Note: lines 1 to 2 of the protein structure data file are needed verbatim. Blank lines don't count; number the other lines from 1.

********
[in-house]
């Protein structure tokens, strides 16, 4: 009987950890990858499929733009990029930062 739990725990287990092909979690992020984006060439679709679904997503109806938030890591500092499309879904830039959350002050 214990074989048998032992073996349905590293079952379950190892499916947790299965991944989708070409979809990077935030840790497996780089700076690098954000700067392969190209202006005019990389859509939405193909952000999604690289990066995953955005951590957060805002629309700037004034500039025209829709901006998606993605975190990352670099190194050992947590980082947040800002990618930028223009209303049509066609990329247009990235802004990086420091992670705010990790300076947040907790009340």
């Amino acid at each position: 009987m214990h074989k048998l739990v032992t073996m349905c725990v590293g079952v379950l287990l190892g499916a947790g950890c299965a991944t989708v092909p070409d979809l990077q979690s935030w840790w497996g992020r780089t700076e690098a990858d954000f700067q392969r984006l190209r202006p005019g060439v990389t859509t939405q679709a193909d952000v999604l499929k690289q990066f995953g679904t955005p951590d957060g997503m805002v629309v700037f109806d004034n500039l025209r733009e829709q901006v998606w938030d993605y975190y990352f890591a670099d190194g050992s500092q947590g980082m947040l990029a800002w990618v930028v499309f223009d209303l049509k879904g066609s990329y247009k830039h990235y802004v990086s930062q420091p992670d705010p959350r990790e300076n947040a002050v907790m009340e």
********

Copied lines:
[in-house]
């Protein structure tokens, strides 16, 4: 009987950890990858499929733009990029930062 739990725990287990092909979690992020984006060439679709679904997503109806938030890591500092499309879904830039959350002050 214990074989048998032992073996349905590293079952379950190892499916947790299965991944989708070409979809990077935030840790497996780089700076690098954000700067392969190209202006005019990389859509939405193909952000999604690289990066995953955005951590957060805002629309700037004034500039025209829709901006998606993605975190990352670099190194050992947590980082947040800002990618930028223009209303049509066609990329247009990235802004990086420091992670705010990790300076947040907790009340």